Racehorse Issue Spotter

(Study Tips, Dealing With Stress, Maintaining a Social Life, Financial Aid, Internships, Bar Exam, Careers in Law . . . )
echooo23
Posts: 265
Joined: Tue Jun 08, 2010 11:29 pm

Racehorse Issue Spotter

Postby echooo23 » Sun May 05, 2013 6:10 pm

I didn't have any last semester, and now I have one for Contracts on Tues. Practice exams are taking 6+ hours to complete, and I only have 3 on exam day. Shit is freaking me the fuck out. Care to share strategies/tips?

User avatar
2014
Posts: 5831
Joined: Sat Jun 05, 2010 3:53 pm

Re: Racehorse Issue Spotter

Postby 2014 » Sun May 05, 2013 6:43 pm

You need to focus on getting as much correct information onto the page in a concise readable manner as possible. They are designed to be undoable in the time limit, your goal is just to do better than your class. I would stop allowing yourself 6 hours to try and concoct something perfect and work on improving what you can concoct in 3 hours. (Though if your test is Tuesday idk go see a movie or something because it is what it is at this point)

User avatar
AVBucks4239
Posts: 870
Joined: Wed Feb 10, 2010 11:37 pm

Re: Racehorse Issue Spotter

Postby AVBucks4239 » Sun May 05, 2013 7:42 pm

My CrimLaw exam was like this. A few things:

First, you need to know the law cold. You should be able to instantly see an issue rather than think "Hmm...let me check this part of my outline." The more time you spend shuffling through your outline, the less time you spend writing and getting points.

If it is open note, I highly recommend creating a new "attack outline" (like right now) of just brief rule statements. Write exactly what you are going to write on the exam for each pertinent issue/rule statement, and make a huge effort to make these as concise as possible ("Despite the lack of consideration and a formal contract, plaintiff might allege a claim for promissory estoppel. Here, the plaintiff must show the following elements: 1-2-3-4. Analysis"). During the exam, make a quick outline of your answer, and all you should need in front of you is your attack sheet.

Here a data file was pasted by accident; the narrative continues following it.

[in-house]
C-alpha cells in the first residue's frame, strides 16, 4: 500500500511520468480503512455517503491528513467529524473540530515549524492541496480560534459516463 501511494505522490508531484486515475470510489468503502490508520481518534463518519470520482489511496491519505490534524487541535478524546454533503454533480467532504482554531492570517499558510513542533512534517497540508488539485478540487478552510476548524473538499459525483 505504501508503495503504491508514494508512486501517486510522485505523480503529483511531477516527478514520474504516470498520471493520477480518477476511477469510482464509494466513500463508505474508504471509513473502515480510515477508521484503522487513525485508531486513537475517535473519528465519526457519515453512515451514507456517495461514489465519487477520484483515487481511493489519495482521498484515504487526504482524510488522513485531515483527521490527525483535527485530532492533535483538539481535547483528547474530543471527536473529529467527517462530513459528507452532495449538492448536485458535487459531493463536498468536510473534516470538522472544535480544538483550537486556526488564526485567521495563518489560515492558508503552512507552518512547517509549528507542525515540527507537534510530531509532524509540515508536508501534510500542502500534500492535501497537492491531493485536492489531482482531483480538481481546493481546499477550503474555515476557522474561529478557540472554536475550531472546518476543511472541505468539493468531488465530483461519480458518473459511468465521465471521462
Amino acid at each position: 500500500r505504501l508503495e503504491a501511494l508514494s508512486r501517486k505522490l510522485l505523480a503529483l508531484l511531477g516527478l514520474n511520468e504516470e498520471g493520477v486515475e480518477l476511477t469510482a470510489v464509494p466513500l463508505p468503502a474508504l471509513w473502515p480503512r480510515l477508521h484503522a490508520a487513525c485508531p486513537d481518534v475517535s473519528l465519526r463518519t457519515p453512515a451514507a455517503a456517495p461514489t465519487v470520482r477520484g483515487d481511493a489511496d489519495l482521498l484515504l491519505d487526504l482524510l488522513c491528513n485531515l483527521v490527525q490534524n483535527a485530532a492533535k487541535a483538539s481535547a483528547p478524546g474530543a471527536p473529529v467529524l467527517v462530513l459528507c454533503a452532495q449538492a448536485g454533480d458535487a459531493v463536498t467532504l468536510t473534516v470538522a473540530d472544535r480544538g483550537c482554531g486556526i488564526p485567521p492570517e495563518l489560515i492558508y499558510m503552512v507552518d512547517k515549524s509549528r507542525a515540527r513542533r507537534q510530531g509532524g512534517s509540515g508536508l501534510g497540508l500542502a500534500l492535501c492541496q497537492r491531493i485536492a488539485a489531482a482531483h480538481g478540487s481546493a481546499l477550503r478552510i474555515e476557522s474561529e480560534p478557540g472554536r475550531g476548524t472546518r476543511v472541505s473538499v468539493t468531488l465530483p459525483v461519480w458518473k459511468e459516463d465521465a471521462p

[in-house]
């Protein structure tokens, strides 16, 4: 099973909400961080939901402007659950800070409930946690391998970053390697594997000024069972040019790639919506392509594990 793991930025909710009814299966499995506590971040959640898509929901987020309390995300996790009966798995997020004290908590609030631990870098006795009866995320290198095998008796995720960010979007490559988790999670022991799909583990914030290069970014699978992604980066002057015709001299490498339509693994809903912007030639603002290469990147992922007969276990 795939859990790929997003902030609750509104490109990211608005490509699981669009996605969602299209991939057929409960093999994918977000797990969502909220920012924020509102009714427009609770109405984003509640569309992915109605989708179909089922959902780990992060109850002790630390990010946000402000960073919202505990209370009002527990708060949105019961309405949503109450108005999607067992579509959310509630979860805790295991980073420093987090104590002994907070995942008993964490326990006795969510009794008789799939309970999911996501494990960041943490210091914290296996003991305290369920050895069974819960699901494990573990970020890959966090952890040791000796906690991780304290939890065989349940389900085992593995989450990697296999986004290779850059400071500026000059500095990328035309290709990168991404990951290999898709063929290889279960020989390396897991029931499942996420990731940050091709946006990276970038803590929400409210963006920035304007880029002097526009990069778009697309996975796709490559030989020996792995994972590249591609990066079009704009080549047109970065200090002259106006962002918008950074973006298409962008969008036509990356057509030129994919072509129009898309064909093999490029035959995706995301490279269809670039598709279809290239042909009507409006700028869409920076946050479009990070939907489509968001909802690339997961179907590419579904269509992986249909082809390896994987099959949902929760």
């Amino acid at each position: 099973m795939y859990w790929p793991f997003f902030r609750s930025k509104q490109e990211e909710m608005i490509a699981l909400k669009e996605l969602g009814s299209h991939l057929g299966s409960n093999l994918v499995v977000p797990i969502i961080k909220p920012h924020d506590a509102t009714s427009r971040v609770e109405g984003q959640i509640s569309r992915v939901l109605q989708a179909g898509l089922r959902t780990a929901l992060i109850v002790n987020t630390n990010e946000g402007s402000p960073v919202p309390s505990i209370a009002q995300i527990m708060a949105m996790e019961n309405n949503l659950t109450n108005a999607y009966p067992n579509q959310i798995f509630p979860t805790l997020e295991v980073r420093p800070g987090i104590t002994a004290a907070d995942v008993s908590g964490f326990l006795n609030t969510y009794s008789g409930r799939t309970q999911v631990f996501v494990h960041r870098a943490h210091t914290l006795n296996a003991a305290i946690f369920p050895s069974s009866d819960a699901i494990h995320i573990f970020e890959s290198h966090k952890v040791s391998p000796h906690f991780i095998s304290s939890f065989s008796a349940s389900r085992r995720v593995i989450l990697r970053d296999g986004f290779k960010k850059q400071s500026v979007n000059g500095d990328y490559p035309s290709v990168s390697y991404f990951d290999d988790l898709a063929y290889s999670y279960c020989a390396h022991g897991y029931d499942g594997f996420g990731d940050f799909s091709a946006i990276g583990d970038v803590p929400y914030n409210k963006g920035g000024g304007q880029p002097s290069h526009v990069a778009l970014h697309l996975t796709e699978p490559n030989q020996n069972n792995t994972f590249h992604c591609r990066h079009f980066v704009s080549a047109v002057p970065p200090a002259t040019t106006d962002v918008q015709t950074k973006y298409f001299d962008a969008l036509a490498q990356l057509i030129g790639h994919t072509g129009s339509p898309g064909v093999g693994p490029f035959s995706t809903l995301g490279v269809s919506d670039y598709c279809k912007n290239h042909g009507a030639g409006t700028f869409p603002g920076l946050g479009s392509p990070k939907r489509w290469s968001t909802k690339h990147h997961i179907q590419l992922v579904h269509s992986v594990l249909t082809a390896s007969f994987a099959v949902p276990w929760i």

If it is closed book, do whatever you need to do to make certain that you know the law cold and can write it from a stream of conscious rather than even thinking about it.

Another good idea: know when there is a "red herring" and dismiss it as briefly as possible. For instance, if something in the facts raises a slight but not complicated issue (i.e., you absolutely know that the mailbox rule does not apply but some fact sort of raises the issue), you need to briefly mention it, briefly state the rule, briefly dismiss it, and move on. So often people get bogged down arguing both sides in stupid issues where very little points are allocated.

Probably the most important thing: make sure you answer all the questions thoroughly. Look at the point allocations for each question and allocate your time proportionately. For instance, if it's one huge issue spotter worth 50% and two smaller questions worth 25% each, you should spend 90 minutes on the long one and 45 on each of the short ones.

This sounds like common sense, but during the crunch of exams, a lot of people will ramble and ramble on that first question. You need to have the willpower to know when you have to move on to the next question. When you have ten minutes left and are running out of time, you should literally just write down the remaining issues, write one quick rule statement for each, and draw a quick conclusion for each issue. It's not the greatest analysis, but you'll get a point for spotting the issue, maybe one for spotting the rule, and maybe one for a little bit of analysis. Bottom line: you'll rack up more points acknowledging that you see all the issues than incessantly rambling about something else.

User avatar
AVBucks4239
Posts: 870
Joined: Wed Feb 10, 2010 11:37 pm

Re: Racehorse Issue Spotter

Postby AVBucks4239 » Sun May 05, 2013 7:48 pm

TL;DR: Law school exams are basically a game to get the most points. When you're looking at a professor's previous exams, you're not trying to "get into his/her head" or any of that BS. You're (1) looking for tendencies in what they test and (2) trying to figure out how to get the most points for that particular type of exam.

You're a bit ahead of the game in knowing that this is a "race-horse" exam. Now you need to take a step back to figure out how to maximize point value.

09042014
Posts: 18282
Joined: Wed Oct 14, 2009 10:47 pm

Re: Racehorse Issue Spotter